The aqueous coagulating bath normally comprises hot water maintained at or near the boiling point by the contmuous or intermittent injection of steam. In the absence of any water-soluble chelating agent, it has been found that the usual processing waters and the commercially produced rubber cements contain sutficient heavy metals to cause a disadvantageous discoloration of the resulting rubber and to promote the thermal and oxidative degradation thereof. Prior procedures have involved the utilization of a water-soluble chelating agent to remove these metals. While this process has been somewhat successful, it has not entirely corrected the disadvantages which were noted, hence, the present invention involving the incorporation of a hydrocarbon chelating amide in the rubber cement was propounded.
The exact identity of the water-soluble chelating agent to be incorporated in the coagulating batch is not critical. However, the preferred type of chelating agents are those based on amino acetic acid but are of such a character that they are water-soluble and generally have the configuration.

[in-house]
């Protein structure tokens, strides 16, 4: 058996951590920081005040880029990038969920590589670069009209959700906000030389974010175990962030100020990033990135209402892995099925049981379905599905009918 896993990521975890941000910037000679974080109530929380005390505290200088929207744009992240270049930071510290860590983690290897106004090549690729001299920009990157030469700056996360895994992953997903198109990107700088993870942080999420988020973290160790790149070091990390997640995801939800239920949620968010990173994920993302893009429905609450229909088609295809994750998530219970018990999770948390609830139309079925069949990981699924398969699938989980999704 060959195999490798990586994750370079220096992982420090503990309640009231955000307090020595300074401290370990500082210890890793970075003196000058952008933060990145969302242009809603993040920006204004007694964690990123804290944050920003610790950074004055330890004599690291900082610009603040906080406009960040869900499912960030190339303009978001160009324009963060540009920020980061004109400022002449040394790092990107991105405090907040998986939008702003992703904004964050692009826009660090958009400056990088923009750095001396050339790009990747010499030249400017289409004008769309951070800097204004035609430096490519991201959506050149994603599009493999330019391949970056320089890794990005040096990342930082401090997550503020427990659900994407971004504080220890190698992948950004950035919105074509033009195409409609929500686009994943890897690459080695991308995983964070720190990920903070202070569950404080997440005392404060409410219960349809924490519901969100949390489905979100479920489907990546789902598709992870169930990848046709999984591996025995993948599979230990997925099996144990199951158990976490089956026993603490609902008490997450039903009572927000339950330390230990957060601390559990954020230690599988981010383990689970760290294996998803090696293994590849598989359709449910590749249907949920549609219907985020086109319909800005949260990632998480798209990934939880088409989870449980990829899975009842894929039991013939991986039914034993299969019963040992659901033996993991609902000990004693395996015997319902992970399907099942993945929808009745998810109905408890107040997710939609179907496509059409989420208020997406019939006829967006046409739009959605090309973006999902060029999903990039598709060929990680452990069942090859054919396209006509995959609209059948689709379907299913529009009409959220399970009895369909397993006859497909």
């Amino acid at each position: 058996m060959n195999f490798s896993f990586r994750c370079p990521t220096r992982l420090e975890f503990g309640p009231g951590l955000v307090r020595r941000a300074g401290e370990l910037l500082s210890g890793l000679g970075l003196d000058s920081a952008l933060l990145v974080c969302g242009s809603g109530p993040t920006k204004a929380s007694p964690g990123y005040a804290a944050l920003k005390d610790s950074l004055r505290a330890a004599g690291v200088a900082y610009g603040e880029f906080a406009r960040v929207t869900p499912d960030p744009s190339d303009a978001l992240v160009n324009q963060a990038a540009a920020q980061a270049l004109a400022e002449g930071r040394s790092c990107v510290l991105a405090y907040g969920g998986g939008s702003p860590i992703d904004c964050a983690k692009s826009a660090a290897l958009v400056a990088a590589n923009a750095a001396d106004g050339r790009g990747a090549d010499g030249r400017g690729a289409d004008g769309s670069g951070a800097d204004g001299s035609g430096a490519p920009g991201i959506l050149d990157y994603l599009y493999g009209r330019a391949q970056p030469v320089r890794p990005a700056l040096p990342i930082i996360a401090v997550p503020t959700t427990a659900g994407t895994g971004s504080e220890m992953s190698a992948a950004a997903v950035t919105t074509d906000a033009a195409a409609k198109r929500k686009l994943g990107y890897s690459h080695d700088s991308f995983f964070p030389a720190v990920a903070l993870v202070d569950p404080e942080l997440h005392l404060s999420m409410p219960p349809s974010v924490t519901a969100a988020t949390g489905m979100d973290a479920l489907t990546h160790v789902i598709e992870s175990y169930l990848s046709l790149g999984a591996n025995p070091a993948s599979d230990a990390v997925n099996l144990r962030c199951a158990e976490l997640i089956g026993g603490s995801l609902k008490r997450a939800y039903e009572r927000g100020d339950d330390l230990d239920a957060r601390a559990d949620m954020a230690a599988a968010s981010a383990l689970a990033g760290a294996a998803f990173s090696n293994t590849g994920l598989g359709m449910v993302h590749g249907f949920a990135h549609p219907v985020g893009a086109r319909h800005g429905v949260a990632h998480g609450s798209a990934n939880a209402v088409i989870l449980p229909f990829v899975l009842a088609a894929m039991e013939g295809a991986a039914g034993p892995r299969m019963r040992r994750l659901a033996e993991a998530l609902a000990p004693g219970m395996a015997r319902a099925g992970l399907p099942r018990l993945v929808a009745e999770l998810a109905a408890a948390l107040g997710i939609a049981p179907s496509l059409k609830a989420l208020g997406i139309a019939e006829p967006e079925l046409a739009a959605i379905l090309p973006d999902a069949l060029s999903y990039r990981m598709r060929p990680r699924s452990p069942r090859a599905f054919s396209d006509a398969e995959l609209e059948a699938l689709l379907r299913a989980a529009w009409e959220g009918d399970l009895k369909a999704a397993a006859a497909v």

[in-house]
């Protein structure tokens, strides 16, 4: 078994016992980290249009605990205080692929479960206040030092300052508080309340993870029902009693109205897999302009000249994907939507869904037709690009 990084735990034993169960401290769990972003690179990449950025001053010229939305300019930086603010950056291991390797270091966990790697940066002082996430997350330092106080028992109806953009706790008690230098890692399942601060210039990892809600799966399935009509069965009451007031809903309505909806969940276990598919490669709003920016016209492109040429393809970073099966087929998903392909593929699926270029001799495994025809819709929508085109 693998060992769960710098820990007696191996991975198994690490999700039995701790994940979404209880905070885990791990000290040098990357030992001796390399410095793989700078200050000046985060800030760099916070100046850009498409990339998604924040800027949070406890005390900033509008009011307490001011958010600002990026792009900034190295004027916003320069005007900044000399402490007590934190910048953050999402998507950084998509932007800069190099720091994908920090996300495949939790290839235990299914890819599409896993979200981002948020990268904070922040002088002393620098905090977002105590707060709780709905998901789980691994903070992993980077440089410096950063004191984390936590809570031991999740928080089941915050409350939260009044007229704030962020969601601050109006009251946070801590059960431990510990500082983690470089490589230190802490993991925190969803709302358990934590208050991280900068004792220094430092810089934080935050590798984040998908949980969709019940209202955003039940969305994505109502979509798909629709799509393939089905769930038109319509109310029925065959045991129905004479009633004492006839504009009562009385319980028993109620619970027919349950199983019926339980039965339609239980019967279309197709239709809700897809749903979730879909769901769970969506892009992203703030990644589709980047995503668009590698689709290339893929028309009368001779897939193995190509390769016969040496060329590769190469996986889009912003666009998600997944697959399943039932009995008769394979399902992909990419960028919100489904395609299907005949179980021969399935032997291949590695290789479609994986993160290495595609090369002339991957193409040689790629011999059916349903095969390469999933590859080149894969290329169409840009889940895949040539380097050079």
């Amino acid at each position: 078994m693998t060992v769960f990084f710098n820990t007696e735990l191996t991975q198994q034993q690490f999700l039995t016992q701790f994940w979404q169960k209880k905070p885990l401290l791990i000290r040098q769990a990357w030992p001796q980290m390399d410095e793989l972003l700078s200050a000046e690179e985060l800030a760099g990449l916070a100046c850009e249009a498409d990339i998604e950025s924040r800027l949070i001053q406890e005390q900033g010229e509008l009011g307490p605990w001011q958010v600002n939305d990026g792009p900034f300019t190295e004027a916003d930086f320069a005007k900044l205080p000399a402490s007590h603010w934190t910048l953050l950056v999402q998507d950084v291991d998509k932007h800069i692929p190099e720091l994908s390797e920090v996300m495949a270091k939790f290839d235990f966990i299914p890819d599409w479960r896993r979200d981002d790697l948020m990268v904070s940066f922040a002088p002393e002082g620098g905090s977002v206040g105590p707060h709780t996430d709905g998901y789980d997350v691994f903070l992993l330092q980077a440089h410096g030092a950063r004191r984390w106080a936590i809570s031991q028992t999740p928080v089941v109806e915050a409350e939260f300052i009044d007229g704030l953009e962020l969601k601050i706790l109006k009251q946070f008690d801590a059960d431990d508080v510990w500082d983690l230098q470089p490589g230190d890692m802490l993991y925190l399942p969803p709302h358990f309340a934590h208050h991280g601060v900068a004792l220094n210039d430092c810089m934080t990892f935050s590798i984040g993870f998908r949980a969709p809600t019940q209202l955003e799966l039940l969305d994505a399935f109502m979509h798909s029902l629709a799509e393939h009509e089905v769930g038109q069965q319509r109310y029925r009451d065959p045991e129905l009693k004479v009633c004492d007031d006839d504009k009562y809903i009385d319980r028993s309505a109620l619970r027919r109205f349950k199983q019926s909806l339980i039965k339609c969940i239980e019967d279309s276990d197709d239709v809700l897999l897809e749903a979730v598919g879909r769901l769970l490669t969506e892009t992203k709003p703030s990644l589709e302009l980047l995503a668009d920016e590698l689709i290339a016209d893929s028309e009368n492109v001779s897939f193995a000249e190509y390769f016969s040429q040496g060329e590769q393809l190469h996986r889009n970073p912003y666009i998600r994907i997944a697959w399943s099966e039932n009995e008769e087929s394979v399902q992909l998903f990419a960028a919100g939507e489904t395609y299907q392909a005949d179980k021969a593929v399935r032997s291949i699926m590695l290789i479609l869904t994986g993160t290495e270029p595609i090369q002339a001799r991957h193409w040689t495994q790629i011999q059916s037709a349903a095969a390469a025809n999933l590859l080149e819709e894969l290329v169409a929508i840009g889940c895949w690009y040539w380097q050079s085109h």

NCHzCOOD+ R2 wherein R is selected from the group consisting of H; CH COOD+; and
wherein R and R each are selected from the group consisting of --H; CH COOD+ and CH COOR wherein R is an alkyl radical having from two to five carbon atoms in the chain; wherein D is a cation selected from the group consisting of H+, Na|, K+, Li+, NH and NEH-A wherein A is at least one of the members of the group consisting of hydrogen, alkyl and ethanol; and wherein x is at least 2 and not more than 4. The amount employed will depend in large part upon the metallic content of the rubberand water but usually will be 0.012 phr.
The preferred class of water-soluble chelating agents coming within the generic scope of these materials include particularly the alkali metal salts of ethylene diamine acetic acids, preferably the alkali metal salts of ethylene diamine tetra acetic acid. The sodium salts are readily available.
Typical water-soluble chelating agents coming within the general configuration given herein-above, are as follows: